It's correct.
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Old 07-15-2019, 10:27 AM   #7
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Default Re: Distributors

ok this means the marker on the pulley is 2 degrees befor.


and what is please the best idle by rpm


i mean 600 or700 rpm by ....degrees.
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Old 07-15-2019, 11:34 AM   #8
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Default Re: Distributors

Quote:
Originally Posted by eeh1 View Post
ok this means the marker on the pulley is 2 degrees befor.


and what is please the best idle by rpm


i mean 600 or700 rpm by ....degrees.
Yes for 8ba the dimple is at 2 degrees btdc.
See Van Pelt site he has all the information for these engines. His list shows 450 to 500. I like around 550 to 600 rpm for idle.
Recommend this site.
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Old 07-15-2019, 02:30 PM   #9
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Default Re: Distributors

also is it ok when i have 2 degrees btdc by 600 rpm for idle?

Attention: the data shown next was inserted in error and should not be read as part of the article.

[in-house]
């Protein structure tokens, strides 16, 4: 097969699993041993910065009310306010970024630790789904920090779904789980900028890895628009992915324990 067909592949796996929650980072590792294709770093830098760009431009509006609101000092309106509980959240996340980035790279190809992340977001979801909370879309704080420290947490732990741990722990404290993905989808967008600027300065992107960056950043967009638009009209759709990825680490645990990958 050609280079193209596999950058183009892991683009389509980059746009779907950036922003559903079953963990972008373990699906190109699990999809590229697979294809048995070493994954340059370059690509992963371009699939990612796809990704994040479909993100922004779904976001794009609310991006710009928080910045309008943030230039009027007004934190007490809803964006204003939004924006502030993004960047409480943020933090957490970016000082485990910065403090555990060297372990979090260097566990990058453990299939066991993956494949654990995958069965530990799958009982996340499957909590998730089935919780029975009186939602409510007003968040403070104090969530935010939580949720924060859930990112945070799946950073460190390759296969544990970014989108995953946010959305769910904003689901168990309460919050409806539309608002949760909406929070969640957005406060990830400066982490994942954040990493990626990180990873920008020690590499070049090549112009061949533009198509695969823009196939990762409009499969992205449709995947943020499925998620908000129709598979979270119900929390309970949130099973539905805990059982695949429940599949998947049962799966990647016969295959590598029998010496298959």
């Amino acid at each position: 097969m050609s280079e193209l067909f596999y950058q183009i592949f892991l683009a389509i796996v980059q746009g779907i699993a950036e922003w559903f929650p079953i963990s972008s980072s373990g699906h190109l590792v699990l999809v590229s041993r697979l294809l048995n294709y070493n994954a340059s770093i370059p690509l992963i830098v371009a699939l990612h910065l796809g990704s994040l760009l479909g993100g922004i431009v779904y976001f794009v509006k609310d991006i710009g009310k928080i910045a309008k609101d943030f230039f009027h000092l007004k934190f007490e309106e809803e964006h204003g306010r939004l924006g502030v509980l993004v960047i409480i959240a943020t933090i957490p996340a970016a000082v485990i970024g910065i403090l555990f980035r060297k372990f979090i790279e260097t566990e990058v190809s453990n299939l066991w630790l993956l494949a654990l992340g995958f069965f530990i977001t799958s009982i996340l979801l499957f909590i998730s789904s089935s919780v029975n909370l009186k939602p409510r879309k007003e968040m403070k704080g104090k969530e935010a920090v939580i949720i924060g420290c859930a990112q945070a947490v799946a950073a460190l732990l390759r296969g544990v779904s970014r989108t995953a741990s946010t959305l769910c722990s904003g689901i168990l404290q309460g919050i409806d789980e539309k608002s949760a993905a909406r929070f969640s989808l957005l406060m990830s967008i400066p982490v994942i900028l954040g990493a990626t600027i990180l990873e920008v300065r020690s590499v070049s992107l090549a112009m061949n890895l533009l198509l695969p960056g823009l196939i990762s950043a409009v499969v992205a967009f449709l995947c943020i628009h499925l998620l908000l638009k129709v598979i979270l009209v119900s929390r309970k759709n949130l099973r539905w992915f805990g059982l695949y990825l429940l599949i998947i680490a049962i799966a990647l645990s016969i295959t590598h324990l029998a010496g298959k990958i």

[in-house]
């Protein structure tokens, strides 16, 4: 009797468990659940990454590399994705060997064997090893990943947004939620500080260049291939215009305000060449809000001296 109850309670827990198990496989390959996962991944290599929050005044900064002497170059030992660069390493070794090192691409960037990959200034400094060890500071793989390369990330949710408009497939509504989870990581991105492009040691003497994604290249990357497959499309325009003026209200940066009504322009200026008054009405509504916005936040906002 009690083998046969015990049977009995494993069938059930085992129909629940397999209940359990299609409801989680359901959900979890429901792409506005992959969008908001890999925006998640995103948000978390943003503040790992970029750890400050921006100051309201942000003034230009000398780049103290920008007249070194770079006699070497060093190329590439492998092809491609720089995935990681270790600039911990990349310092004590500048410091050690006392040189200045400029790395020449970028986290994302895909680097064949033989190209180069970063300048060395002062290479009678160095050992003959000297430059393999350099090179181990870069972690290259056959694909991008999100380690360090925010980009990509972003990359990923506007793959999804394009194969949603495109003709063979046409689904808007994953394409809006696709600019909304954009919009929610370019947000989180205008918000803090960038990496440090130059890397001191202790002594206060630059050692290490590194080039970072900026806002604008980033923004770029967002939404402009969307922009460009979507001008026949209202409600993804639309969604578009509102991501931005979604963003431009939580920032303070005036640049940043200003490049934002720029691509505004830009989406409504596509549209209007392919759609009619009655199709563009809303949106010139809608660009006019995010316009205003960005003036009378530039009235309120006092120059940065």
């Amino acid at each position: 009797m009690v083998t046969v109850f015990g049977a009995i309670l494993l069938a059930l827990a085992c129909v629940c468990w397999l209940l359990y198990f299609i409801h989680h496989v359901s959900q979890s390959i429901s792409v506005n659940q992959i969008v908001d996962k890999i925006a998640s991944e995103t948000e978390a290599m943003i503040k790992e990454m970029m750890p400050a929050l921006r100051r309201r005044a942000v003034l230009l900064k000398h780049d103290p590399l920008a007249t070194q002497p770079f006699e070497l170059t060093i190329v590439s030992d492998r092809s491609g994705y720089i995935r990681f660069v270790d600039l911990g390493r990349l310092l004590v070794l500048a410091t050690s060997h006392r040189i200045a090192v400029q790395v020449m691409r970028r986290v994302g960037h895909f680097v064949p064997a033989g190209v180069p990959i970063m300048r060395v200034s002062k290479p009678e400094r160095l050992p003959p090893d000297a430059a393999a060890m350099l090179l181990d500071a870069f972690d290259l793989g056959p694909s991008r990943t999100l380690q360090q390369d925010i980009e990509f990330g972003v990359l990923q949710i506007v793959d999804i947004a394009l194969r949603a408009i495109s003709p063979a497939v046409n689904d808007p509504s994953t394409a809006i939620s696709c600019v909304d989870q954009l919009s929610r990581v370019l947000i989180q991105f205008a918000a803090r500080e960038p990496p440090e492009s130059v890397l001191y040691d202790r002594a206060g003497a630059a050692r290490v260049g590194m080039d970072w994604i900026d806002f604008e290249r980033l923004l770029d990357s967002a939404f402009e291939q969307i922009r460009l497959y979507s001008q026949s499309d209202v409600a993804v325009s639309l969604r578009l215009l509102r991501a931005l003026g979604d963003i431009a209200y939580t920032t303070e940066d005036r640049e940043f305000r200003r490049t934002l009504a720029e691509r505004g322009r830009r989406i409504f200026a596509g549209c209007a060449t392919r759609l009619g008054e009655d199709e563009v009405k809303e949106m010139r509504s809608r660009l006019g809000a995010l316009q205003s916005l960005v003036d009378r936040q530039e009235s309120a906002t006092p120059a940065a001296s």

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Old 07-15-2019, 06:28 PM   #10
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Default Re: Distributors

It depends on the advance curve, at 600 rpm it may be starting to advance. A question Bubba may be able to answer.
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Old 07-16-2019, 07:22 AM   #11
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Default Re: Distributors

IF you intend on driving it much LOSE the Mallory. A non vacuum advance dissy is a "race only" item.
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Old 07-16-2019, 07:34 AM   #12
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Default Re: Distributors